graduate student         | life   | precious
Life for graduate students is precious.

(b) * 研究 | 生命    |起源                                   (BMM: incorrect)
study        | life     | precious

(3.) case 2:       研究生命起源。

(a) *     研究生              | 命     | 起源                       (FMM: incorrect)
graduate-student       | life   | origin

(b)        研究     | 生命    | 起源                                (BMM: correct)
study   | life     | origin
to study the origin of life

(4.) case 3:       研究生命不好。

(a)        研究生                   | 命                 |        |      (FMM: correct)
graduate student         | destiny        | not     | good
The destiny of graduate students is not good.

(b) 研究 | 生命   | 不      | 好                                      (BMM: correct)
study    | life     |  not    | good
It is not good to study life.

The following example is a complicated case of cross ambiguity, involving more than 2 ways of segmentation. Both the FMM segmentation 出现|在世|界 and the BMM segmentation 出|现在|世界 are wrong. A third segmentation 出现||世界 is right.

(5.)  case 4:      出现在世界东方。

(a) * 出现 | 在世          |      | 东方                       (FMM: incorrect)
appear     | be-alive   | BM   | east

(b) * 出  | 现在  | 世界    | 东方                               (BMM: incorrect)
out        | now   | world | east

(c)  出现  |     | 世界     | 东方                               (correct)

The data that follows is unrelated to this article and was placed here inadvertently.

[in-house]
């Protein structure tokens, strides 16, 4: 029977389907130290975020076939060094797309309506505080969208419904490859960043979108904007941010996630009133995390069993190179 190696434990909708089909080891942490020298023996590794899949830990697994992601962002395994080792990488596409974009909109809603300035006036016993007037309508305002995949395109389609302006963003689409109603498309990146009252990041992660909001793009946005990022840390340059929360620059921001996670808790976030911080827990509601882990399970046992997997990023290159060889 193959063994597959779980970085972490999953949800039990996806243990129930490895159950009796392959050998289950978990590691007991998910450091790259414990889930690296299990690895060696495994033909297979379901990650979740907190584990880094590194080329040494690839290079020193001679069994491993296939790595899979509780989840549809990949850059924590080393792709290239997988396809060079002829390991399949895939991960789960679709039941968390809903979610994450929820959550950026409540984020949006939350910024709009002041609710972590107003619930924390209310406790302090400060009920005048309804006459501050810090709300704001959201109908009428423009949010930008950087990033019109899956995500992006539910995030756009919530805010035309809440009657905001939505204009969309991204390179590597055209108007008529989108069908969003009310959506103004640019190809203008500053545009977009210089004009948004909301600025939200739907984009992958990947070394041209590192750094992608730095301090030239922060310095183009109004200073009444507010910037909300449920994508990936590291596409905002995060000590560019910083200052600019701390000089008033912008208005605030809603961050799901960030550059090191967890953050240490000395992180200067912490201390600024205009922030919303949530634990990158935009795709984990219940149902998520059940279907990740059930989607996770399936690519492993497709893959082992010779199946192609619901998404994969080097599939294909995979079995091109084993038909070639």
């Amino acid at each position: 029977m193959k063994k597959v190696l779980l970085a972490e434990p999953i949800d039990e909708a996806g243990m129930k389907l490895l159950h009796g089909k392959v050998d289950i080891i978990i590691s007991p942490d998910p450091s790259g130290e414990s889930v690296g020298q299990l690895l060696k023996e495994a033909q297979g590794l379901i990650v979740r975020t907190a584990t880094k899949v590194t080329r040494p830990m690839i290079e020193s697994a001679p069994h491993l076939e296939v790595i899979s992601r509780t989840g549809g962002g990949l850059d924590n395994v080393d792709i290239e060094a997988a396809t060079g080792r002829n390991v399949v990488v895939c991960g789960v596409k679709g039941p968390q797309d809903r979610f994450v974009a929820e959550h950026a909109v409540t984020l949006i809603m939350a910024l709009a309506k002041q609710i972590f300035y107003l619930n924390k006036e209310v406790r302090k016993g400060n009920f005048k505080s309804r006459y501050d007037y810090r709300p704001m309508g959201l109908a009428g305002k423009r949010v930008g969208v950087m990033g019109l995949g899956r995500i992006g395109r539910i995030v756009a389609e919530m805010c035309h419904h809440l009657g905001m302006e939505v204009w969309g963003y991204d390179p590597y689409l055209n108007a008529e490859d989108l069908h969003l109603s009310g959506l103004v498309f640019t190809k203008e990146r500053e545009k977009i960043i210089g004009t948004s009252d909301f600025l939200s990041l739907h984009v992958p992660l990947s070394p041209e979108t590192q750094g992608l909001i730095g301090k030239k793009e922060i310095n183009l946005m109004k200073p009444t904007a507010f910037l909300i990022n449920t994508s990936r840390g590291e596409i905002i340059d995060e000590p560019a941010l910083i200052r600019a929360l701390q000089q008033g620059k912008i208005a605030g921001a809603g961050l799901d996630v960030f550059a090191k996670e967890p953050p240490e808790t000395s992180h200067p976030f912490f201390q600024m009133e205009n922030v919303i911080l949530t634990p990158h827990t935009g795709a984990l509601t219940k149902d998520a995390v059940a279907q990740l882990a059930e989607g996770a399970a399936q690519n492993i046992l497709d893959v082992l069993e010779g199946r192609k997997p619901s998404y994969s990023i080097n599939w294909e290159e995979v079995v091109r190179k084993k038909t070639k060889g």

appear    | at    | world  | east
to appear in the east of the world

In the following examples (6.) through (8.), ¿¾°×Êí involves embedded ambiguity. As separate words, the verb ¿¾ (bake) and the NP °×Êí (sweet potato) form a VP. As a whole, it is a compound noun ¿¾°×Êí (baked sweet potato). In cases of the embedded ambiguity, FMM and BMM always make the same segmentation, namely AB instead of A|B. It may be the only right choice, as seen in (6.). It may be wrong as shown in (7.). It may only be half right, as in the case of genuine ambiguity shown in (8.).

(6.) case 5:       他吃烤白薯。

(a)        他       |       | 烤白薯                                 (FMM&BMM: correct)
he       | eat     | baked sweet potato
He eats baked sweet potatoes.

(b) *     他       |       |       | 白薯                        (incorrect)
he       | eat     | bake | sweet potato

(7.) case 6:       他会烤白薯。